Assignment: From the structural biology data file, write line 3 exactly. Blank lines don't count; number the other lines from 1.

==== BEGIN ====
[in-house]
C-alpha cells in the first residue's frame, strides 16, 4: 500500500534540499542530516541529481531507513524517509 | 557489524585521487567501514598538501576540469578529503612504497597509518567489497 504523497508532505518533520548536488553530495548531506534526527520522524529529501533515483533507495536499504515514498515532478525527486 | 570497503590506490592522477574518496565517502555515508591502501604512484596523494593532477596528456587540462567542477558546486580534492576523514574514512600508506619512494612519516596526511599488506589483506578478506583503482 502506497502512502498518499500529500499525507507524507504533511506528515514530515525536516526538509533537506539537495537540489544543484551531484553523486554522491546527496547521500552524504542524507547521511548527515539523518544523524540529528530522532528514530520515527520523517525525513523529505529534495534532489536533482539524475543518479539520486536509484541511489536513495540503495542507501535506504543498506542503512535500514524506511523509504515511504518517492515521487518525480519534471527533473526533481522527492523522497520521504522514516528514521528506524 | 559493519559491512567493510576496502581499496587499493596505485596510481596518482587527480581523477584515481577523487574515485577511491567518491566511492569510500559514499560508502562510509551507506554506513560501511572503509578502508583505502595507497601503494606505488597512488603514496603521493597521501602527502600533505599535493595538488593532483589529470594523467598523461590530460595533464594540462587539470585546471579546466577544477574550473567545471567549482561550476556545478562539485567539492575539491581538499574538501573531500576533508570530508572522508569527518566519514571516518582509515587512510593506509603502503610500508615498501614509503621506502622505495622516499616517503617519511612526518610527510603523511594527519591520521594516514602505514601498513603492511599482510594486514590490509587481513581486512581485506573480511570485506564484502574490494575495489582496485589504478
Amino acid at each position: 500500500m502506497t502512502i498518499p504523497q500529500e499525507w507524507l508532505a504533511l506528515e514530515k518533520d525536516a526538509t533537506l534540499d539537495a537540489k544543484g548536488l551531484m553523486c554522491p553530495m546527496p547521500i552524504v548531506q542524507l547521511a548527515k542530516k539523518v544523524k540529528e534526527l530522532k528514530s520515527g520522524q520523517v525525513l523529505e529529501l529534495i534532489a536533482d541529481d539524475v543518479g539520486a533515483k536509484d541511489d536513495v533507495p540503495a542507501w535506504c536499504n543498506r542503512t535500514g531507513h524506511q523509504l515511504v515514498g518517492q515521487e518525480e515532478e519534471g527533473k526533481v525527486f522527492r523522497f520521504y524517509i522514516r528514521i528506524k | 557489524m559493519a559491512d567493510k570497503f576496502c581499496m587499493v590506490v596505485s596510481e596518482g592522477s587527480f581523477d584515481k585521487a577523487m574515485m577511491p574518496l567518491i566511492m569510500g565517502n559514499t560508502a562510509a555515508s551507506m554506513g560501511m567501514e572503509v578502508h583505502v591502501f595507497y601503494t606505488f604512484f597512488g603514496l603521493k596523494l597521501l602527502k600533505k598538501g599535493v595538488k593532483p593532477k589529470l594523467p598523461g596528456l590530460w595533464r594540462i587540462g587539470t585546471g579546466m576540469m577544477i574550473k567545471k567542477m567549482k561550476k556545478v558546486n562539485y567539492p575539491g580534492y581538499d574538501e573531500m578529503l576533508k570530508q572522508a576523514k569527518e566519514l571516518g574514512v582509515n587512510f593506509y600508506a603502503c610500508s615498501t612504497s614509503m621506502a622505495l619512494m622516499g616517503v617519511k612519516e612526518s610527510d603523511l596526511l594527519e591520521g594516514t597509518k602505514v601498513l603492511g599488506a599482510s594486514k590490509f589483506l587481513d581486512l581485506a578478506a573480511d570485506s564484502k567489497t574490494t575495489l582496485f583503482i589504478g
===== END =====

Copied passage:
Amino acid at each position: 500500500m502506497t502512502i498518499p504523497q500529500e499525507w507524507l508532505a504533511l506528515e514530515k518533520d525536516a526538509t533537506l534540499d539537495a537540489k544543484g548536488l551531484m553523486c554522491p553530495m546527496p547521500i552524504v548531506q542524507l547521511a548527515k542530516k539523518v544523524k540529528e534526527l530522532k528514530s520515527g520522524q520523517v525525513l523529505e529529501l529534495i534532489a536533482d541529481d539524475v543518479g539520486a533515483k536509484d541511489d536513495v533507495p540503495a542507501w535506504c536499504n543498506r542503512t535500514g531507513h524506511q523509504l515511504v515514498g518517492q515521487e518525480e515532478e519534471g527533473k526533481v525527486f522527492r523522497f520521504y524517509i522514516r528514521i528506524k | 557489524m559493519a559491512d567493510k570497503f576496502c581499496m587499493v590506490v596505485s596510481e596518482g592522477s587527480f581523477d584515481k585521487a577523487m574515485m577511491p574518496l567518491i566511492m569510500g565517502n559514499t560508502a562510509a555515508s551507506m554506513g560501511m567501514e572503509v578502508h583505502v591502501f595507497y601503494t606505488f604512484f597512488g603514496l603521493k596523494l597521501l602527502k600533505k598538501g599535493v595538488k593532483p593532477k589529470l594523467p598523461g596528456l590530460w595533464r594540462i587540462g587539470t585546471g579546466m576540469m577544477i574550473k567545471k567542477m567549482k561550476k556545478v558546486n562539485y567539492p575539491g580534492y581538499d574538501e573531500m578529503l576533508k570530508q572522508a576523514k569527518e566519514l571516518g574514512v582509515n587512510f593506509y600508506a603502503c610500508s615498501t612504497s614509503m621506502a622505495l619512494m622516499g616517503v617519511k612519516e612526518s610527510d603523511l596526511l594527519e591520521g594516514t597509518k602505514v601498513l603492511g599488506a599482510s594486514k590490509f589483506l587481513d581486512l581485506a578478506a573480511d570485506s564484502k567489497t574490494t575495489l582496485f583503482i589504478g